My pro-life activism was a big topic during my campaign for presidency, and some students tried to use it to convince others not to vote for me. Those who staunchly campaigned against me during my presidency tried everything from “Do-Not-Vote-for-Ascough” Facebook pages to vile language on Twitter to try and deter voters. Once I was elected, some of those who vehemently wrote about why not to vote for me, instantly switched to writing about why students should impeach me.
Ireland is traditionally viewed as a pro-life country. Do you think attitudes on college campuses are different from the Irish attitudes overall towards abortion?
Unfortunately, many Irish campuses suffer from lack of freedom of speech. What disappoints me the most about campuses isn’t merely the lack of pro-life voices— it’s the silencing and shaming of anything pro-life. I have several friends, very pro-life friends, who were originally petrified at the thought of sharing their pro-life views in college. Being openly pro-life, I’ve received everything from threats of physical abuse to violent name-calling and derogatory comments. It can be a scary world to be pro-life in.
While college campuses tend to be more left-wing on social issues than the rest of the country, I am fully convinced there is a much larger group of silenced pro-life and undecided students than we hear about. I have had the pleasure of meeting many of these students during my campaigns for president and against impeachment. Several students, to whom I had no connection, have said to me that they are pro-life, but not openly so, and that they were encouraged to see me be open and vocal about my beliefs. While the pro-life voice on campus has been quite subdued in recent years, I believe it has the potential to become much more heard in the run up to a national referendum on the Eighth Amendment.
How would you describe the campus culture in regards to pro-life beliefs? Are most students pro-life, pro-abortion, neutral, etc.?
Some campuses have referenda to decide their students’ union’s stance on abortion. Some of these recent referenda have had a turnout of 10 to 30 percent of the student population, and a majority vote pro-choice. While most people focus on the outcome of these referenda, I think we also have to ask the question: what about the 70 to 90 percent of students who aren’t voting? Of course, some students might have accidentally missed the days of voting, or were busy studying for their mid-term exams. Even still, to see such low turnout on the most controversial topic which has been seen to divide nations, on campuses which are supposed to be some of the most vocal places for this issue, does beg the question: how many students are undecided or apathetic on the issue of abortion? It would seem that there are quite a few.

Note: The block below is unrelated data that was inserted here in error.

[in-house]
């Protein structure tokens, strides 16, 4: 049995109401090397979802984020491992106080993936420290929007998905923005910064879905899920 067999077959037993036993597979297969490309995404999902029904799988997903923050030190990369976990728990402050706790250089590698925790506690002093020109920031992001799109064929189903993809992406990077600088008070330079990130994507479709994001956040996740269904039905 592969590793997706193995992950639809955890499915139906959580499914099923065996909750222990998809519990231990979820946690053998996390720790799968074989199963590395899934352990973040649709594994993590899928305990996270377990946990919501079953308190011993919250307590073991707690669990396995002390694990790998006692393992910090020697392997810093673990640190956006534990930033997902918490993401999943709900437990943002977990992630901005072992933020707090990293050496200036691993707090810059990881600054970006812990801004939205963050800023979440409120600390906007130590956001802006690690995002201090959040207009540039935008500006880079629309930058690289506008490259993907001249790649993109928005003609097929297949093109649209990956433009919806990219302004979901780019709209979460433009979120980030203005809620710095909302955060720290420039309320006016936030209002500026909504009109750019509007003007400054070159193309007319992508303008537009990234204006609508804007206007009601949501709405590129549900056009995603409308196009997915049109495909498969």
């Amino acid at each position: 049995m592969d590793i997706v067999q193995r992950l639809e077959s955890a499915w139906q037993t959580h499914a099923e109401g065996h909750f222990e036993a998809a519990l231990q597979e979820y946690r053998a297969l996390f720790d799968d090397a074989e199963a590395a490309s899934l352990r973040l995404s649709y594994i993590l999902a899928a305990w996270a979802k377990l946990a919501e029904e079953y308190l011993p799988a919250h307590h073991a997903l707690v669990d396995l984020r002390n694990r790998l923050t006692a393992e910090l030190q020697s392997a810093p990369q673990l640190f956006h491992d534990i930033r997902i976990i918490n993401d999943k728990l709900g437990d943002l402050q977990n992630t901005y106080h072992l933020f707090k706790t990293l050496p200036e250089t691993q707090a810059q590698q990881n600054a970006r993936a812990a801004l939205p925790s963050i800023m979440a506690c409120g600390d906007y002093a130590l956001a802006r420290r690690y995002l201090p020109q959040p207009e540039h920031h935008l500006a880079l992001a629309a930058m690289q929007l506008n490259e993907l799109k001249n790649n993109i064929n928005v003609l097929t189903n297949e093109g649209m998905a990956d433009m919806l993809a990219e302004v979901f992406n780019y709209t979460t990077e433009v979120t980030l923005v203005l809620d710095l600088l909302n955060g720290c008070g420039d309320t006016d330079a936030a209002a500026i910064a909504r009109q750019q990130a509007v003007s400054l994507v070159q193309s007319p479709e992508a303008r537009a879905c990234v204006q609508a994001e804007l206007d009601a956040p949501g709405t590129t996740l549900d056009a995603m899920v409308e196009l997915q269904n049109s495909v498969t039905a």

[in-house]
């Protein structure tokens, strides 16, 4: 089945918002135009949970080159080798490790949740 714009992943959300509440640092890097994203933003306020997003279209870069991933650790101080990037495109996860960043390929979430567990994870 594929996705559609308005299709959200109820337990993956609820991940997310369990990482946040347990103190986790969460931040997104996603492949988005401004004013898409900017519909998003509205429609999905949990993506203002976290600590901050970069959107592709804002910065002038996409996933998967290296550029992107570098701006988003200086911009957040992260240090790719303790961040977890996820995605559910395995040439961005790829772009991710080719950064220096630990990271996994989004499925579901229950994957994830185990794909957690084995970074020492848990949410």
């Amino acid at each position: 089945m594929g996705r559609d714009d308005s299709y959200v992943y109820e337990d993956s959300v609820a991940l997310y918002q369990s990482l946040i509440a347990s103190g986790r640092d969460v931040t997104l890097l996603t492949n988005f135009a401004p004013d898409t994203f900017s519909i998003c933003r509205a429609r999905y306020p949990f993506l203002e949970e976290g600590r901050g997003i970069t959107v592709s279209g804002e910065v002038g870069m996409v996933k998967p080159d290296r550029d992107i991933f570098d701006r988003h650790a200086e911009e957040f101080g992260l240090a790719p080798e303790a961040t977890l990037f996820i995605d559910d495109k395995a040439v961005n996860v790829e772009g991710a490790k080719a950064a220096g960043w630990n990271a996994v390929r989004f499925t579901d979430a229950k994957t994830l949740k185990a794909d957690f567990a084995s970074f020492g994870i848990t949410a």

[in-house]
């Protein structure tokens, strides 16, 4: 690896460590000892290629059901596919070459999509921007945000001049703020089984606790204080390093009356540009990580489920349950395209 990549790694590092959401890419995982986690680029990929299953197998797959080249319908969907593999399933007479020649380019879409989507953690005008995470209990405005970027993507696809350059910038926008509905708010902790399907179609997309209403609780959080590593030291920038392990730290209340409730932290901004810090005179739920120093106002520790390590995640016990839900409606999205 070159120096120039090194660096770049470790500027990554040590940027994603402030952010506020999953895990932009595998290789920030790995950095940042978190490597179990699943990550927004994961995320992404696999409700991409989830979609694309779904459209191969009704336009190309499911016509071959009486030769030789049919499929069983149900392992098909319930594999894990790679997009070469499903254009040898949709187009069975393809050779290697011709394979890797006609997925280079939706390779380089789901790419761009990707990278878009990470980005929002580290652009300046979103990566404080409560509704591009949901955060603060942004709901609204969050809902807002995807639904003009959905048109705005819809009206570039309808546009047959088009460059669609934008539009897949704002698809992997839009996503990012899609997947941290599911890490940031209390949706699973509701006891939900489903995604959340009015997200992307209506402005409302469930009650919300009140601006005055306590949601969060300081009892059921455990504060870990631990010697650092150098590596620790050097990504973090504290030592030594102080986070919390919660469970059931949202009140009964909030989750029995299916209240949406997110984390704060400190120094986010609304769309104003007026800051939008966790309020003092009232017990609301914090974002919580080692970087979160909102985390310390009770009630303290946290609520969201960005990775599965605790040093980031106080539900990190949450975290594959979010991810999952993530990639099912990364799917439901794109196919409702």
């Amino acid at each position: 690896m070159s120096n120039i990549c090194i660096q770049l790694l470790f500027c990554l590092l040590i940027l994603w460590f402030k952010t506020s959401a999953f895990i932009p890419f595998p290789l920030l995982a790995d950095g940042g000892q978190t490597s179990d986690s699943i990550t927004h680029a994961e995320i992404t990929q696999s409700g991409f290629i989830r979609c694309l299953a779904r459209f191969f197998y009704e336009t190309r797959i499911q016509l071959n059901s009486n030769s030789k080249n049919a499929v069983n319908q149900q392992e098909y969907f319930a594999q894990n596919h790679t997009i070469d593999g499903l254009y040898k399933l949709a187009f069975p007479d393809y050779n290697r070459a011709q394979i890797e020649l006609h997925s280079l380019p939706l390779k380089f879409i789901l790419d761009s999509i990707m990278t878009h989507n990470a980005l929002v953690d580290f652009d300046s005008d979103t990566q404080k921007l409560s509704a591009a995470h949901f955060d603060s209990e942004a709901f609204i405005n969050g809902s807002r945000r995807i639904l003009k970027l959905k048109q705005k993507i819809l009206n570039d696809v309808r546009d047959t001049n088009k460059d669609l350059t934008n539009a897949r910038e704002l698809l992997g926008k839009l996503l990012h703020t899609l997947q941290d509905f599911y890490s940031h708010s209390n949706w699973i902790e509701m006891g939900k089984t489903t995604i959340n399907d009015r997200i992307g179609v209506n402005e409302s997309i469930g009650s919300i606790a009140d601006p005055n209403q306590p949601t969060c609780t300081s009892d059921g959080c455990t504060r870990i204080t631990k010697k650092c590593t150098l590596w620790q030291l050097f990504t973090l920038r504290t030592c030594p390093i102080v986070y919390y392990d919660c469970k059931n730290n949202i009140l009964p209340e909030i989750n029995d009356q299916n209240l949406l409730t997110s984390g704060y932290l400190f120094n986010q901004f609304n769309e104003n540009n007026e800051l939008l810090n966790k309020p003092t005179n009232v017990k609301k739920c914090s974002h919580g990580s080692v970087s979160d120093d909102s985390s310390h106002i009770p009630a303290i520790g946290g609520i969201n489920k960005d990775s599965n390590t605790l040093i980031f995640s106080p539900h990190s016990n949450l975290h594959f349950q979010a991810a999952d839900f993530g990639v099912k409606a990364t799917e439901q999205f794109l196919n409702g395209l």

Knowing the response from students, would you remove the information again?
While the response and the negative attention for the union was regrettable, I do not see how I could have acted much differently in removing the abortion information. The union’s legal advice showed we were risking personal criminal records and fines for myself and others if we were to distribute the abortion information as it originally stood. To avoid that risk we had to amend or destroy the books. I did my best to do what was right and fair, and I chose to follow legal advice and amend the books.
What would you want to say to the students who signed the petition for your impeachment?
To the students who voted for my impeachment, I would say: I respect your democratic right to vote for my impeachment. However, I do not feel it is right to impeach someone for not wishing to break the law. I did not try to censor abortion information as many said; I followed legal advice in amending abortion information that was illegal to distribute.
I believe my impeachment has highlighted the issue of intolerance, both in our campus and in our country. I hope we can have an increased awareness of this issue, and start to build more inclusive, open, and respectful communities going forward.